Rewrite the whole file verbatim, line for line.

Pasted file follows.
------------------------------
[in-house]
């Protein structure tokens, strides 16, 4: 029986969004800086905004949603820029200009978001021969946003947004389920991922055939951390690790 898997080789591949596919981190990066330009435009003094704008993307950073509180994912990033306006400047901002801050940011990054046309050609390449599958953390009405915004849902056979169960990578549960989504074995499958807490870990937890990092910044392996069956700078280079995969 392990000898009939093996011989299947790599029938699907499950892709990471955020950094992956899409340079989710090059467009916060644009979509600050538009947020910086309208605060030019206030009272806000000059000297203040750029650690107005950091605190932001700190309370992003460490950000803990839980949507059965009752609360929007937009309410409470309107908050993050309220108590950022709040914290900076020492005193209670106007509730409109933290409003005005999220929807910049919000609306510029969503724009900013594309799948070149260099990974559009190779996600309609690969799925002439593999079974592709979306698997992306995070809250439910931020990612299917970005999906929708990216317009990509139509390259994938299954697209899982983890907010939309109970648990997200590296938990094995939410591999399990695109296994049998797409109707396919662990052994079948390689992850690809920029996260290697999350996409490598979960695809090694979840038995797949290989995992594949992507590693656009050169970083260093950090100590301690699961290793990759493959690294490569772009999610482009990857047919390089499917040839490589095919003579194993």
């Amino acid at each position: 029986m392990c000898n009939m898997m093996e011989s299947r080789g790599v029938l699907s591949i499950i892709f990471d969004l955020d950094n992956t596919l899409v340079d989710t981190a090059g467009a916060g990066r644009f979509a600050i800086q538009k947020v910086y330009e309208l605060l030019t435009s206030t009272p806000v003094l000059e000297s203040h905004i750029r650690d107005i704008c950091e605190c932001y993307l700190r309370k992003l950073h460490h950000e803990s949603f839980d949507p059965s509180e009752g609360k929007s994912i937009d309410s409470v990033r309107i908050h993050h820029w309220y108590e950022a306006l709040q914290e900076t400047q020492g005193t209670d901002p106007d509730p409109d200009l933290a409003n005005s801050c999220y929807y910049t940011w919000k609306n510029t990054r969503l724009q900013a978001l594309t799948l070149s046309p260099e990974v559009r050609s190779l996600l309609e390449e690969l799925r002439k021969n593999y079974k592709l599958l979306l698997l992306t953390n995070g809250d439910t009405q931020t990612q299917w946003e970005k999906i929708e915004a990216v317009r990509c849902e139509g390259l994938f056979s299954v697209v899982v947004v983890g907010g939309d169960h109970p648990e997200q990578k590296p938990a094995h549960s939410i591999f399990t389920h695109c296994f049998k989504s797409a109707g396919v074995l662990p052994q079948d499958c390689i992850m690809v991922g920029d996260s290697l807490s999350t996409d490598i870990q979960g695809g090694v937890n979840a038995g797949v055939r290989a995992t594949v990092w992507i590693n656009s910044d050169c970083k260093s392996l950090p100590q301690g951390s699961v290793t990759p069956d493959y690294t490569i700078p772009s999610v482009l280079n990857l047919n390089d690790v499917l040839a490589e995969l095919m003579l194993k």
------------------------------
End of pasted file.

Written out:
[in-house]
């Protein structure tokens, strides 16, 4: 029986969004800086905004949603820029200009978001021969946003947004389920991922055939951390690790 898997080789591949596919981190990066330009435009003094704008993307950073509180994912990033306006400047901002801050940011990054046309050609390449599958953390009405915004849902056979169960990578549960989504074995499958807490870990937890990092910044392996069956700078280079995969 392990000898009939093996011989299947790599029938699907499950892709990471955020950094992956899409340079989710090059467009916060644009979509600050538009947020910086309208605060030019206030009272806000000059000297203040750029650690107005950091605190932001700190309370992003460490950000803990839980949507059965009752609360929007937009309410409470309107908050993050309220108590950022709040914290900076020492005193209670106007509730409109933290409003005005999220929807910049919000609306510029969503724009900013594309799948070149260099990974559009190779996600309609690969799925002439593999079974592709979306698997992306995070809250439910931020990612299917970005999906929708990216317009990509139509390259994938299954697209899982983890907010939309109970648990997200590296938990094995939410591999399990695109296994049998797409109707396919662990052994079948390689992850690809920029996260290697999350996409490598979960695809090694979840038995797949290989995992594949992507590693656009050169970083260093950090100590301690699961290793990759493959690294490569772009999610482009990857047919390089499917040839490589095919003579194993």
């Amino acid at each position: 029986m392990c000898n009939m898997m093996e011989s299947r080789g790599v029938l699907s591949i499950i892709f990471d969004l955020d950094n992956t596919l899409v340079d989710t981190a090059g467009a916060g990066r644009f979509a600050i800086q538009k947020v910086y330009e309208l605060l030019t435009s206030t009272p806000v003094l000059e000297s203040h905004i750029r650690d107005i704008c950091e605190c932001y993307l700190r309370k992003l950073h460490h950000e803990s949603f839980d949507p059965s509180e009752g609360k929007s994912i937009d309410s409470v990033r309107i908050h993050h820029w309220y108590e950022a306006l709040q914290e900076t400047q020492g005193t209670d901002p106007d509730p409109d200009l933290a409003n005005s801050c999220y929807y910049t940011w919000k609306n510029t990054r969503l724009q900013a978001l594309t799948l070149s046309p260099e990974v559009r050609s190779l996600l309609e390449e690969l799925r002439k021969n593999y079974k592709l599958l979306l698997l992306t953390n995070g809250d439910t009405q931020t990612q299917w946003e970005k999906i929708e915004a990216v317009r990509c849902e139509g390259l994938f056979s299954v697209v899982v947004v983890g907010g939309d169960h109970p648990e997200q990578k590296p938990a094995h549960s939410i591999f399990t389920h695109c296994f049998k989504s797409a109707g396919v074995l662990p052994q079948d499958c390689i992850m690809v991922g920029d996260s290697l807490s999350t996409d490598i870990q979960g695809g090694v937890n979840a038995g797949v055939r290989a995992t594949v990092w992507i590693n656009s910044d050169c970083k260093s392996l950090p100590q301690g951390s699961v290793t990759p069956d493959y690294t490569i700078p772009s999610v482009l280079n990857l047919n390089d690790v499917l040839a490589e995969l095919m003579l194993k």